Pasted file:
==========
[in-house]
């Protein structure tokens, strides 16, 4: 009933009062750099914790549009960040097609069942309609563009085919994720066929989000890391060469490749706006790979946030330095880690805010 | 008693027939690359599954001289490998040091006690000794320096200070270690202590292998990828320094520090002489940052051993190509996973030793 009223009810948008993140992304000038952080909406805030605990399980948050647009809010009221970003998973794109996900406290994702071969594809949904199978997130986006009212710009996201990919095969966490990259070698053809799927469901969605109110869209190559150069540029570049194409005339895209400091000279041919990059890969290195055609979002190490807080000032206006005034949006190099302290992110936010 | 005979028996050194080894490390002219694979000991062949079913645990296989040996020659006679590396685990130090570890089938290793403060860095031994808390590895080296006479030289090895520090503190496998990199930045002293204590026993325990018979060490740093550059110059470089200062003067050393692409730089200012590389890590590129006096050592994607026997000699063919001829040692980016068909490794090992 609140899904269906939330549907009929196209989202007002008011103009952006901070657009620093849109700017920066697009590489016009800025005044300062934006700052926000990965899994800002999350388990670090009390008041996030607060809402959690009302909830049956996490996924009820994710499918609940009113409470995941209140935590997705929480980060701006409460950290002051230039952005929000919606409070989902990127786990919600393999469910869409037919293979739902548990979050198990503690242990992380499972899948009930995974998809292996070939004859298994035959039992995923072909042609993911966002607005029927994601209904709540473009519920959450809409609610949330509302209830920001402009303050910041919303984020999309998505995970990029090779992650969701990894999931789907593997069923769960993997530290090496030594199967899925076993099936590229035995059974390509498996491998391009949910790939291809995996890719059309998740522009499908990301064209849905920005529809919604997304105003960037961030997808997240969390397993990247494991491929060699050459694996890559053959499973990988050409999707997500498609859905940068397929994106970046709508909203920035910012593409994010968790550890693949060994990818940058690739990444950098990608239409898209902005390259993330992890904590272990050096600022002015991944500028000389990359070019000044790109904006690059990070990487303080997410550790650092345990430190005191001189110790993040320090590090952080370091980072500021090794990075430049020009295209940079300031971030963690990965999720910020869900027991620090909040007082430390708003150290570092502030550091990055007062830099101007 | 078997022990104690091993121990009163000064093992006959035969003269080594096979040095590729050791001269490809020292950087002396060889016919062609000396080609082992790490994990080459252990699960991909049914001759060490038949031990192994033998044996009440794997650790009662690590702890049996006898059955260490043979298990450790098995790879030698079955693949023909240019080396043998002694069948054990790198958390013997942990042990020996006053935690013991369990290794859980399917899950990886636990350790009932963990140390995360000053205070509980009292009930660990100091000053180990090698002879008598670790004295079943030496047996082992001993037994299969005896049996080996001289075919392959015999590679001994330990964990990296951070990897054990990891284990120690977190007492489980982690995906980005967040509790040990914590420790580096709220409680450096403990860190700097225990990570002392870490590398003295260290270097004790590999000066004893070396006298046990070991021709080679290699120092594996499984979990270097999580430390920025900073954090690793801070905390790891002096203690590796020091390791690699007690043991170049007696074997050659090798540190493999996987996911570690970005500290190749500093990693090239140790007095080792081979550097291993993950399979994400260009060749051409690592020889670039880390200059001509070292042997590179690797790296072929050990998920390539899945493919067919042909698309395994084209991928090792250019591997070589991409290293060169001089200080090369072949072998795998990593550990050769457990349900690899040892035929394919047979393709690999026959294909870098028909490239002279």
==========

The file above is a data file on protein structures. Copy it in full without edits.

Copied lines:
[in-house]
């Protein structure tokens, strides 16, 4: 009933009062750099914790549009960040097609069942309609563009085919994720066929989000890391060469490749706006790979946030330095880690805010 | 008693027939690359599954001289490998040091006690000794320096200070270690202590292998990828320094520090002489940052051993190509996973030793 009223009810948008993140992304000038952080909406805030605990399980948050647009809010009221970003998973794109996900406290994702071969594809949904199978997130986006009212710009996201990919095969966490990259070698053809799927469901969605109110869209190559150069540029570049194409005339895209400091000279041919990059890969290195055609979002190490807080000032206006005034949006190099302290992110936010 | 005979028996050194080894490390002219694979000991062949079913645990296989040996020659006679590396685990130090570890089938290793403060860095031994808390590895080296006479030289090895520090503190496998990199930045002293204590026993325990018979060490740093550059110059470089200062003067050393692409730089200012590389890590590129006096050592994607026997000699063919001829040692980016068909490794090992 609140899904269906939330549907009929196209989202007002008011103009952006901070657009620093849109700017920066697009590489016009800025005044300062934006700052926000990965899994800002999350388990670090009390008041996030607060809402959690009302909830049956996490996924009820994710499918609940009113409470995941209140935590997705929480980060701006409460950290002051230039952005929000919606409070989902990127786990919600393999469910869409037919293979739902548990979050198990503690242990992380499972899948009930995974998809292996070939004859298994035959039992995923072909042609993911966002607005029927994601209904709540473009519920959450809409609610949330509302209830920001402009303050910041919303984020999309998505995970990029090779992650969701990894999931789907593997069923769960993997530290090496030594199967899925076993099936590229035995059974390509498996491998391009949910790939291809995996890719059309998740522009499908990301064209849905920005529809919604997304105003960037961030997808997240969390397993990247494991491929060699050459694996890559053959499973990988050409999707997500498609859905940068397929994106970046709508909203920035910012593409994010968790550890693949060994990818940058690739990444950098990608239409898209902005390259993330992890904590272990050096600022002015991944500028000389990359070019000044790109904006690059990070990487303080997410550790650092345990430190005191001189110790993040320090590090952080370091980072500021090794990075430049020009295209940079300031971030963690990965999720910020869900027991620090909040007082430390708003150290570092502030550091990055007062830099101007 | 078997022990104690091993121990009163000064093992006959035969003269080594096979040095590729050791001269490809020292950087002396060889016919062609000396080609082992790490994990080459252990699960991909049914001759060490038949031990192994033998044996009440794997650790009662690590702890049996006898059955260490043979298990450790098995790879030698079955693949023909240019080396043998002694069948054990790198958390013997942990042990020996006053935690013991369990290794859980399917899950990886636990350790009932963990140390995360000053205070509980009292009930660990100091000053180990090698002879008598670790004295079943030496047996082992001993037994299969005896049996080996001289075919392959015999590679001994330990964990990296951070990897054990990891284990120690977190007492489980982690995906980005967040509790040990914590420790580096709220409680450096403990860190700097225990990570002392870490590398003295260290270097004790590999000066004893070396006298046990070991021709080679290699120092594996499984979990270097999580430390920025900073954090690793801070905390790891002096203690590796020091390791690699007690043991170049007696074997050659090798540190493999996987996911570690970005500290190749500093990693090239140790007095080792081979550097291993993950399979994400260009060749051409690592020889670039880390200059001509070292042997590179690797790296072929050990998920390539899945493919067919042909698309395994084209991928090792250019591997070589991409290293060169001089200080090369072949072998795998990593550990050769457990349900690899040892035929394919047979393709690999026959294909870098028909490239002279």